While in China, his wife Mary with what he had had two sons died. The children were in the care of Mary's sister, Frances. When Samuel returned in 1831 he married Frances and they had one son, Samuel Wadsworth Russell, from which the house gets its middle name as Samuel senior had none.

Between 1831 and 1836 Russell oversaw the completion of his new house furnishing it with wonderful treasures from the east and underrew the active management of Russell & Company in 1836. At the time, the Russell estate occupied the entire block bordered by High, Court, Pearl and Washington Streets. Russell planted the extensive grounds sloping down to Pearl Street with formal gardens which included plants he imported from England and had bought back with him from China.

He reinvesting his huge profits from the China trade in a number of successful American businesses including banking, industry and Western railroad stock that allowed him to live a very prosperous life until his death in 1862.

The house was widely imitated across the country and inspired other Greek Revival homes in Middletown's wealthy High Street that Charles Dickens said to have called the most beautiful street in America. The house remained in the Russell family for five generations until it was finally deeded to Wesleyan University by Thomas Macdonough Russell, Jr in 1937.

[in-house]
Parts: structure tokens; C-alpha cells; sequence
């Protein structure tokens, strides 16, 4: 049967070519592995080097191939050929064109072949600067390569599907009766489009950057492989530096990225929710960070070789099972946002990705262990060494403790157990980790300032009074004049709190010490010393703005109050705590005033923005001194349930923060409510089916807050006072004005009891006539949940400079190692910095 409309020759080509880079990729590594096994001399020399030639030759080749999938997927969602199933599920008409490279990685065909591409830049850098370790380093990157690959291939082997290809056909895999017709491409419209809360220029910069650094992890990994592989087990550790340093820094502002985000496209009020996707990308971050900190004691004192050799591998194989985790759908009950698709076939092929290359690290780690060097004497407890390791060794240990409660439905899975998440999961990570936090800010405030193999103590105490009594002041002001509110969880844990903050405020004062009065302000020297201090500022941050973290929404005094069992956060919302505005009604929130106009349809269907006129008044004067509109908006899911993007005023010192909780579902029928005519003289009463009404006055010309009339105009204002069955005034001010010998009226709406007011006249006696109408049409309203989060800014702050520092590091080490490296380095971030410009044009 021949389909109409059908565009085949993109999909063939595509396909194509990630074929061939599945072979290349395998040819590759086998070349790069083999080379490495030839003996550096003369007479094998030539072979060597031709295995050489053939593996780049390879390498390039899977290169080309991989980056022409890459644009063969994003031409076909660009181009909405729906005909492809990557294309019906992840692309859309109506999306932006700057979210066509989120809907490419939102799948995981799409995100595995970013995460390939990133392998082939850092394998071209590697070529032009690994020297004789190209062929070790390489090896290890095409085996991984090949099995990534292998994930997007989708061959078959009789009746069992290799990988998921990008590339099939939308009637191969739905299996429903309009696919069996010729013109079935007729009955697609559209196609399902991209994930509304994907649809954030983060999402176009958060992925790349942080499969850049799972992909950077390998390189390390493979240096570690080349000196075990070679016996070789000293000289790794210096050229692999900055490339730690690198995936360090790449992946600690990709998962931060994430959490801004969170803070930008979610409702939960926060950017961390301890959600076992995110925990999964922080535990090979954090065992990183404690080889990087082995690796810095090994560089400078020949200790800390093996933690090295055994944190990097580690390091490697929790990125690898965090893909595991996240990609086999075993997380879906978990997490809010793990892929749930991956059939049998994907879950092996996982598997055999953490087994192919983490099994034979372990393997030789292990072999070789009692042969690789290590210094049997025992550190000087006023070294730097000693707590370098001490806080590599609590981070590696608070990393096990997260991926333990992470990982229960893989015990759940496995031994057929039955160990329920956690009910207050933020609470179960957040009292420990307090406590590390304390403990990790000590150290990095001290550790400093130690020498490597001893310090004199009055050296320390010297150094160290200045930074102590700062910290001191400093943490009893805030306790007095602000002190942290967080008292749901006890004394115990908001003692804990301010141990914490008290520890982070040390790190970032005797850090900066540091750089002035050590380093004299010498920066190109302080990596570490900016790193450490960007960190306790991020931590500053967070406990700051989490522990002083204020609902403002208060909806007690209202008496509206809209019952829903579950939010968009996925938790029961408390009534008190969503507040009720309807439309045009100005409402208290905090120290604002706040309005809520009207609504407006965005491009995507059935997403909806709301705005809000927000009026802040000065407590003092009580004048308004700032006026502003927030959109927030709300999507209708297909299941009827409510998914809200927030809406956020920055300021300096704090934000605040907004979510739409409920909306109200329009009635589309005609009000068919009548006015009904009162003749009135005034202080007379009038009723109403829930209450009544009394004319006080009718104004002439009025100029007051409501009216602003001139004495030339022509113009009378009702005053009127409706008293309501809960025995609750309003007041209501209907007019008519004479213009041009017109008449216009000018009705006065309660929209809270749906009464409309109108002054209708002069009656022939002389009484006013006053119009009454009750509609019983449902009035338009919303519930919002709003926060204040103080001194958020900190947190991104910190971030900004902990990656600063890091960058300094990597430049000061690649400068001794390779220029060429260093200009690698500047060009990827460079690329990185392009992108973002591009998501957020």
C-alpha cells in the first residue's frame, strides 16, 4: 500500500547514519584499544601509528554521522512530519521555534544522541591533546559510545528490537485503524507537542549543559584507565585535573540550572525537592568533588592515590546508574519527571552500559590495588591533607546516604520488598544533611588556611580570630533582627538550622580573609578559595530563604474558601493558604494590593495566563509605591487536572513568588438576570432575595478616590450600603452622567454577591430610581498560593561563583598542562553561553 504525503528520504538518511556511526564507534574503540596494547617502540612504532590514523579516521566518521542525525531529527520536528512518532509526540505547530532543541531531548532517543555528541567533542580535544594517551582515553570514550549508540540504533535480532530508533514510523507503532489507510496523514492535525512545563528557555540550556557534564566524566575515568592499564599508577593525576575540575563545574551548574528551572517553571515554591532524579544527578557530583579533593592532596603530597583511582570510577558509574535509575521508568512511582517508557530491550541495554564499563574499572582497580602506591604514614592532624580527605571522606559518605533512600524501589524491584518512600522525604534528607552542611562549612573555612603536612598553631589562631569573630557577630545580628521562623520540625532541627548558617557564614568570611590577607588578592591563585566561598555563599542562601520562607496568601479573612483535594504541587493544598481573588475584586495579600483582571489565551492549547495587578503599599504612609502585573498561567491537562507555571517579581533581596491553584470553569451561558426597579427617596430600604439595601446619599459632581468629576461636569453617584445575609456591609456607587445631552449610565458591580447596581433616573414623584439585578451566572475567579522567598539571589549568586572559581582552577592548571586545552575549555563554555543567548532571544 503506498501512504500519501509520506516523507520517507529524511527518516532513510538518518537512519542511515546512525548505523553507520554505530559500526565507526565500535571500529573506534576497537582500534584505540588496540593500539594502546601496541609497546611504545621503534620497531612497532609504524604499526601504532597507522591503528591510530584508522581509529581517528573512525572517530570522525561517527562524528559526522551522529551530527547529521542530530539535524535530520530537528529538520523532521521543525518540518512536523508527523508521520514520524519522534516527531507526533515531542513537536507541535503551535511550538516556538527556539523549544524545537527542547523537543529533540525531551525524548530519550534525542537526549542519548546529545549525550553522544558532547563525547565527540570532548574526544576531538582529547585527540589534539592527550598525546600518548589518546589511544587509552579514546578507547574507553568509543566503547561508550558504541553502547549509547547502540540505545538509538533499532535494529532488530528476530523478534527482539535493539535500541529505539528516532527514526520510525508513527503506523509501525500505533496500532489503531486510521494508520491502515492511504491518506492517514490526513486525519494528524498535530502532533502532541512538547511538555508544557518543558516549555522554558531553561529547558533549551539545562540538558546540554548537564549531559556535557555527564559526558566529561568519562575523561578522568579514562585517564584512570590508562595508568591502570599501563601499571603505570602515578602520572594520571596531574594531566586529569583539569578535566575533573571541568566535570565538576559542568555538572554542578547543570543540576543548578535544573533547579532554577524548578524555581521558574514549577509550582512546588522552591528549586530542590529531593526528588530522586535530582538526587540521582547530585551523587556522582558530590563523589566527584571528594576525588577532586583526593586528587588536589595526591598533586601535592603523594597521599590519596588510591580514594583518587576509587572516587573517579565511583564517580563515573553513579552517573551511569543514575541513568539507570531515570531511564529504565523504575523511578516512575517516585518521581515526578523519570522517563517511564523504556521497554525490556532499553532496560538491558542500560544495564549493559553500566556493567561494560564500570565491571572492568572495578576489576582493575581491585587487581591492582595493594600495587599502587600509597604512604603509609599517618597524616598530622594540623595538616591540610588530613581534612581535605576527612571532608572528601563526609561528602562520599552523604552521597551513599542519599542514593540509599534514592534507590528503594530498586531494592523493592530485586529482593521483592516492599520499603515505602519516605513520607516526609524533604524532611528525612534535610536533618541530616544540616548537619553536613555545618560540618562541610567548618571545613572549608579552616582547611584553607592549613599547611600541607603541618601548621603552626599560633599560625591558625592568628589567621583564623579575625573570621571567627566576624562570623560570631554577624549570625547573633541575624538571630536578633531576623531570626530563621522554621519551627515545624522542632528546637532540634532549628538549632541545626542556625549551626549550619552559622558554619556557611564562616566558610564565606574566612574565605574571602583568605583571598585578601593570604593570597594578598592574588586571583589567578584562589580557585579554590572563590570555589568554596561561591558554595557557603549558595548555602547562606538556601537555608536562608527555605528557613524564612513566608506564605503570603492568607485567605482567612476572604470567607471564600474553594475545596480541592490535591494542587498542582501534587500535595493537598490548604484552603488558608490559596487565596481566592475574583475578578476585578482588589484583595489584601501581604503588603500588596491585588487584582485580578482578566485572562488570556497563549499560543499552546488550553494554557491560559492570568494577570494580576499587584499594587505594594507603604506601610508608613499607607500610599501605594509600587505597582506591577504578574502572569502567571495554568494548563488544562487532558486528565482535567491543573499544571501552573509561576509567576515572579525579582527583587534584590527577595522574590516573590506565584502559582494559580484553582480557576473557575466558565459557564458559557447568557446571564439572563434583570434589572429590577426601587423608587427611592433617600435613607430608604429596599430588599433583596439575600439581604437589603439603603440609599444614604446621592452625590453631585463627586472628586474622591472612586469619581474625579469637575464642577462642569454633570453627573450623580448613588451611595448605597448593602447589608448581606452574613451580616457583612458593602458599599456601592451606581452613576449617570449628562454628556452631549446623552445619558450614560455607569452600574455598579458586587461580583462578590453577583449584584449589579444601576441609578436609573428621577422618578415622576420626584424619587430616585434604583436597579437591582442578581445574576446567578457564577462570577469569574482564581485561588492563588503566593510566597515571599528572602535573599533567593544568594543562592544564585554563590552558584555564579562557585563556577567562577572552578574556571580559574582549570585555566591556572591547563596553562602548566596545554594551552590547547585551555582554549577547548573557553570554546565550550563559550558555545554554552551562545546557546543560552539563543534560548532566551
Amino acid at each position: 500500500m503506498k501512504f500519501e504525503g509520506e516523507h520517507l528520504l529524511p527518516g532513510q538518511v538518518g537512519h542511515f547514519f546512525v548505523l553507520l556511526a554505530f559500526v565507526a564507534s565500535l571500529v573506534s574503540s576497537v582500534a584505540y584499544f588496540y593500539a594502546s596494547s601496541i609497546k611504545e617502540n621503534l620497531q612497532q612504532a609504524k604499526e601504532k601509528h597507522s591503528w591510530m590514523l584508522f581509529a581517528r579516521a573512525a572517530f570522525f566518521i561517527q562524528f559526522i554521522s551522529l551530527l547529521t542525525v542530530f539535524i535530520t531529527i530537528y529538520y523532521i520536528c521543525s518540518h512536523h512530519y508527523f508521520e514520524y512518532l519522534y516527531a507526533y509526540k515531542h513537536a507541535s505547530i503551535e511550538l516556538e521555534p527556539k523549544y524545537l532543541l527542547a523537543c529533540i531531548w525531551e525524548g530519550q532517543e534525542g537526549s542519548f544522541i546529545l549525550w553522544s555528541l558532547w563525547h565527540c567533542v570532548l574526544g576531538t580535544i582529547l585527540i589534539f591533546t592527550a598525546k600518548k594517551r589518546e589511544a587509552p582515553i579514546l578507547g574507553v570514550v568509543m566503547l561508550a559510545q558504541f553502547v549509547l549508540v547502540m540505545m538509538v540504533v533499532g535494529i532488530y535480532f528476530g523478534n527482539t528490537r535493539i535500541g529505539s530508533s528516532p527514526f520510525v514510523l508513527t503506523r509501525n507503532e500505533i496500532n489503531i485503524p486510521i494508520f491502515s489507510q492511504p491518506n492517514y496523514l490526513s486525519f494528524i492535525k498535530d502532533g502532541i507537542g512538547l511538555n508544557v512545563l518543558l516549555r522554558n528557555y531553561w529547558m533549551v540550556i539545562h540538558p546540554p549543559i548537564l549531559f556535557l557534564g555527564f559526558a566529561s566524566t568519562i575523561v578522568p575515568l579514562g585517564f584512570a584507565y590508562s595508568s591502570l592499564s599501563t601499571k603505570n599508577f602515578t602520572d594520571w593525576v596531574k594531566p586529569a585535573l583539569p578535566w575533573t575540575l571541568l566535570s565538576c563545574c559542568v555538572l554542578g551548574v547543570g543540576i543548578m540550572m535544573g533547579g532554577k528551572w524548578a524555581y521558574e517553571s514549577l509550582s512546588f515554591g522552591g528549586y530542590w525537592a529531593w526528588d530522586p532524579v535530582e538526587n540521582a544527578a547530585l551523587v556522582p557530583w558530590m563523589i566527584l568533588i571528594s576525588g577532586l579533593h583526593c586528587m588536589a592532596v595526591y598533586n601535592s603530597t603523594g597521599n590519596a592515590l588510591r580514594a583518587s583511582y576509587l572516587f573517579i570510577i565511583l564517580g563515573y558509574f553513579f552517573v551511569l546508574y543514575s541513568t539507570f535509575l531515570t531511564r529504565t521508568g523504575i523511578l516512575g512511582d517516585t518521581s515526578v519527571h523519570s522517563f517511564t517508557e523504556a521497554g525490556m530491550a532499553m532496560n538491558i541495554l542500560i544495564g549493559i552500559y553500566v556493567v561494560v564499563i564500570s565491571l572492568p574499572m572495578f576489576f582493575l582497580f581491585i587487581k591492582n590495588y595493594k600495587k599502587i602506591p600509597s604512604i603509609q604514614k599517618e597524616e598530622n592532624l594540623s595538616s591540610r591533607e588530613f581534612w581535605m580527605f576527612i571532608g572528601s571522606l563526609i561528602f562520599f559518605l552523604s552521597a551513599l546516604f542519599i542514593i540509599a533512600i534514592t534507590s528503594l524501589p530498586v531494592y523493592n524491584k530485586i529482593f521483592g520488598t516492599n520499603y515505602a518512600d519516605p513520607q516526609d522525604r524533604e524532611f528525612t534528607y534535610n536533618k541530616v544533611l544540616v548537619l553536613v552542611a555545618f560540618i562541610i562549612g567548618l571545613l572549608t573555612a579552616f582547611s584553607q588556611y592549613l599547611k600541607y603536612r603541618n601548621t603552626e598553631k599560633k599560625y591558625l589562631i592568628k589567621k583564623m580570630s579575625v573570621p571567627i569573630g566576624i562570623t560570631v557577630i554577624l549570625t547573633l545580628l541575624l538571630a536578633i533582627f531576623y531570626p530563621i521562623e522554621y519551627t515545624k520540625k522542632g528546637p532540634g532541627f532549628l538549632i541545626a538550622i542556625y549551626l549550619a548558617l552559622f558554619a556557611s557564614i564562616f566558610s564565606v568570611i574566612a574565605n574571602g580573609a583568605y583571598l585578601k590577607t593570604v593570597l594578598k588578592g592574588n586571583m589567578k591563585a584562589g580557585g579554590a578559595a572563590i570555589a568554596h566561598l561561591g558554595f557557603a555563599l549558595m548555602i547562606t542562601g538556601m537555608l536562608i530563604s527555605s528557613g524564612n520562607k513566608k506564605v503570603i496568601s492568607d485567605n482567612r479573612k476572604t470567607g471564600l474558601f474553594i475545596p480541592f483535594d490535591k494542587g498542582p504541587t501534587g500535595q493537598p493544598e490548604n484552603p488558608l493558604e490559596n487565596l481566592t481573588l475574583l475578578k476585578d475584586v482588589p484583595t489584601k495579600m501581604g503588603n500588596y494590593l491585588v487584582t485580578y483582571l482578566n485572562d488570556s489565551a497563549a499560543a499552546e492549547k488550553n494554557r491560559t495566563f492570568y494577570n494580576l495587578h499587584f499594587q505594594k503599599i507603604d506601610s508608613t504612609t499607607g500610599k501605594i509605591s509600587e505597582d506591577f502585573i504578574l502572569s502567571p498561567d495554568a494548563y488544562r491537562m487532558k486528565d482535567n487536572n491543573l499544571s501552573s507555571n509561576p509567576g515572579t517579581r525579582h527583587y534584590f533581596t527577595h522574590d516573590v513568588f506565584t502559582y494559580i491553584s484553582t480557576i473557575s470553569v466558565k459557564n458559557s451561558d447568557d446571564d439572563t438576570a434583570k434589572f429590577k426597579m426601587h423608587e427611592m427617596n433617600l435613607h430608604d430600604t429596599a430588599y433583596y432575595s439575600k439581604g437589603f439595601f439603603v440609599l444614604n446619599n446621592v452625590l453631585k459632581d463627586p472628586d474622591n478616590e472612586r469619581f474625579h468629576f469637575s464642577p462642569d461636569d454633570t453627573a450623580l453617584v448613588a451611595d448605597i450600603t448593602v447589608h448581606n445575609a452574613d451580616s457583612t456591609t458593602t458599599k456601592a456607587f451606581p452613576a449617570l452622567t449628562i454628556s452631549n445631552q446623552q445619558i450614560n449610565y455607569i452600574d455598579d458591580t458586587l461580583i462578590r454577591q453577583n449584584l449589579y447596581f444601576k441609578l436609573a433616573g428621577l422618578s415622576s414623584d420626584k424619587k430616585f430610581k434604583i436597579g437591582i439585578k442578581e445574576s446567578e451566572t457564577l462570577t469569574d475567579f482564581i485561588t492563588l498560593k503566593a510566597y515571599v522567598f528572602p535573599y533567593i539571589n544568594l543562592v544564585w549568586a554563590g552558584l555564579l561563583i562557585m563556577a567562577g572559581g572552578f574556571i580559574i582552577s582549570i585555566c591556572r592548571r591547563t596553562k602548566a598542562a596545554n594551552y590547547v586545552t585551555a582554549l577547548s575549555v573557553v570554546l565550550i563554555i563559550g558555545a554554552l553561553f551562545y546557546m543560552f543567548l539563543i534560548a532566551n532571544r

Currently the house is a facility of the Philosophy Department of the University and has been home to authors, poets and schools. During the summer, it's used for special events, weddings and gatherings.

The Samuel Wadsworth Russell House is frequently cited as the premier example of Greek Revival Architecture in America. In 1970 it was listed on the National Register of Historic Places and was declared a National Historic Landmark in 2001. Located at 350 High Street Middletown, Connecticut on the southeast corner of High and Washington Streets, The Samuel Wadsworth Russell House is one of America's most Important historic homes.